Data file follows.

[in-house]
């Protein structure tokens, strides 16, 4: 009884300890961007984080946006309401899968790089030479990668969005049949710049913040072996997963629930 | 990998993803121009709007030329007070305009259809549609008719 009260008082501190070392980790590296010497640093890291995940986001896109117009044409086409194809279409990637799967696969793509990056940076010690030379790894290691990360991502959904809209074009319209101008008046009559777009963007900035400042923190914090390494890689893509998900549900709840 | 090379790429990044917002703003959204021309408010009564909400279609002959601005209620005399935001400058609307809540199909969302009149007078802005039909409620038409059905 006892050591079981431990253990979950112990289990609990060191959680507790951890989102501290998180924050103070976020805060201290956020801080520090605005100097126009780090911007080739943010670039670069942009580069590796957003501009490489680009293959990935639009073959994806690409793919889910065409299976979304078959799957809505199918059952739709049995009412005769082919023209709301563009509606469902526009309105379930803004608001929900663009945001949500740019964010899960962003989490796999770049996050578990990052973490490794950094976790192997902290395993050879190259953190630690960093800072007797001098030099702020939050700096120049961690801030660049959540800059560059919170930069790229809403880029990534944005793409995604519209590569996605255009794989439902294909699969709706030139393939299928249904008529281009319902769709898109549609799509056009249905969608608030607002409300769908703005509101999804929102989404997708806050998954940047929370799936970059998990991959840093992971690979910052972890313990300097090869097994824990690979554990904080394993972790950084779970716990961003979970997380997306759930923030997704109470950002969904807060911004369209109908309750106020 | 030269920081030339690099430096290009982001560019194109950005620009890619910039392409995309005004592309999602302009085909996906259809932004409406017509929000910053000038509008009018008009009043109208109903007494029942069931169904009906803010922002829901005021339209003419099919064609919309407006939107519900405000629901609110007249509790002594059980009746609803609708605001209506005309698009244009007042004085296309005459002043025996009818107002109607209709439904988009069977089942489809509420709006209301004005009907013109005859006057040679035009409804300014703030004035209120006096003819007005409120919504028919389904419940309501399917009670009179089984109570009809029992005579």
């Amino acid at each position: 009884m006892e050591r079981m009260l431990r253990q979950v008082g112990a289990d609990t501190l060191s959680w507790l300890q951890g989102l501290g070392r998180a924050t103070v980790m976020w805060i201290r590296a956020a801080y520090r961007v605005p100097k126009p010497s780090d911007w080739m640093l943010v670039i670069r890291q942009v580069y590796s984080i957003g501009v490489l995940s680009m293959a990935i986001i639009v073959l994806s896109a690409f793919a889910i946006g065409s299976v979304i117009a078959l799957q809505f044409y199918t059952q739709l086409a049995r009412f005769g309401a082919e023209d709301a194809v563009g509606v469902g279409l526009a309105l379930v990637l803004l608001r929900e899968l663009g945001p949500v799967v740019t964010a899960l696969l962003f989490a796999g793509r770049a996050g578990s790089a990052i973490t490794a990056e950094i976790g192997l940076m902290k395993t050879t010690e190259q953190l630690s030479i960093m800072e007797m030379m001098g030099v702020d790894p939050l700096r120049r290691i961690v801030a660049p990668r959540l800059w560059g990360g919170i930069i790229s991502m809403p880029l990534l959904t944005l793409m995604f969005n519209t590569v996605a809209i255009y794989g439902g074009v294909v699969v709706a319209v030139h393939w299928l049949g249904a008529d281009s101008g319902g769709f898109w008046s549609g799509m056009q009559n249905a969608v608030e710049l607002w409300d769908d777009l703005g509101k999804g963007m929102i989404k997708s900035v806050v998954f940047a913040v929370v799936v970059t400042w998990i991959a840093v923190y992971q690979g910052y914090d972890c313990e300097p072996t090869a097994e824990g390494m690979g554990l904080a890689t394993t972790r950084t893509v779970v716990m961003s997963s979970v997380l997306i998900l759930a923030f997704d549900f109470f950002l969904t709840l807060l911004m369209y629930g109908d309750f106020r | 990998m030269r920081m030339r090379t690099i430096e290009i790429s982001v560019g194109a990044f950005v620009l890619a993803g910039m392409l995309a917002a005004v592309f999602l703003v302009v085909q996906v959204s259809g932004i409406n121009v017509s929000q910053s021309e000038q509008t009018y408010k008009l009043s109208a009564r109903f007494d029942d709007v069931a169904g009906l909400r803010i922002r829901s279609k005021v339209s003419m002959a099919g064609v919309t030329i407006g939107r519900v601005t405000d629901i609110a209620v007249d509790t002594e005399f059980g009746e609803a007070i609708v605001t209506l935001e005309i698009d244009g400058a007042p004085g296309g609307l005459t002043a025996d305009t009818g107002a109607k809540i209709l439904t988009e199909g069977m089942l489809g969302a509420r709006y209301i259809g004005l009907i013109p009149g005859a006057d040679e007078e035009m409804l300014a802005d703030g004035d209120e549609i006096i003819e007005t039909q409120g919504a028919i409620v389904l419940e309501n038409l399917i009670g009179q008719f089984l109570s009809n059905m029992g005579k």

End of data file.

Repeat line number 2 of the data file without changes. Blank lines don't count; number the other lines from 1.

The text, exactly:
């Protein structure tokens, strides 16, 4: 009884300890961007984080946006309401899968790089030479990668969005049949710049913040072996997963629930 | 990998993803121009709007030329007070305009259809549609008719 009260008082501190070392980790590296010497640093890291995940986001896109117009044409086409194809279409990637799967696969793509990056940076010690030379790894290691990360991502959904809209074009319209101008008046009559777009963007900035400042923190914090390494890689893509998900549900709840 | 090379790429990044917002703003959204021309408010009564909400279609002959601005209620005399935001400058609307809540199909969302009149007078802005039909409620038409059905 006892050591079981431990253990979950112990289990609990060191959680507790951890989102501290998180924050103070976020805060201290956020801080520090605005100097126009780090911007080739943010670039670069942009580069590796957003501009490489680009293959990935639009073959994806690409793919889910065409299976979304078959799957809505199918059952739709049995009412005769082919023209709301563009509606469902526009309105379930803004608001929900663009945001949500740019964010899960962003989490796999770049996050578990990052973490490794950094976790192997902290395993050879190259953190630690960093800072007797001098030099702020939050700096120049961690801030660049959540800059560059919170930069790229809403880029990534944005793409995604519209590569996605255009794989439902294909699969709706030139393939299928249904008529281009319902769709898109549609799509056009249905969608608030607002409300769908703005509101999804929102989404997708806050998954940047929370799936970059998990991959840093992971690979910052972890313990300097090869097994824990690979554990904080394993972790950084779970716990961003979970997380997306759930923030997704109470950002969904807060911004369209109908309750106020 | 030269920081030339690099430096290009982001560019194109950005620009890619910039392409995309005004592309999602302009085909996906259809932004409406017509929000910053000038509008009018008009009043109208109903007494029942069931169904009906803010922002829901005021339209003419099919064609919309407006939107519900405000629901609110007249509790002594059980009746609803609708605001209506005309698009244009007042004085296309005459002043025996009818107002109607209709439904988009069977089942489809509420709006209301004005009907013109005859006057040679035009409804300014703030004035209120006096003819007005409120919504028919389904419940309501399917009670009179089984109570009809029992005579």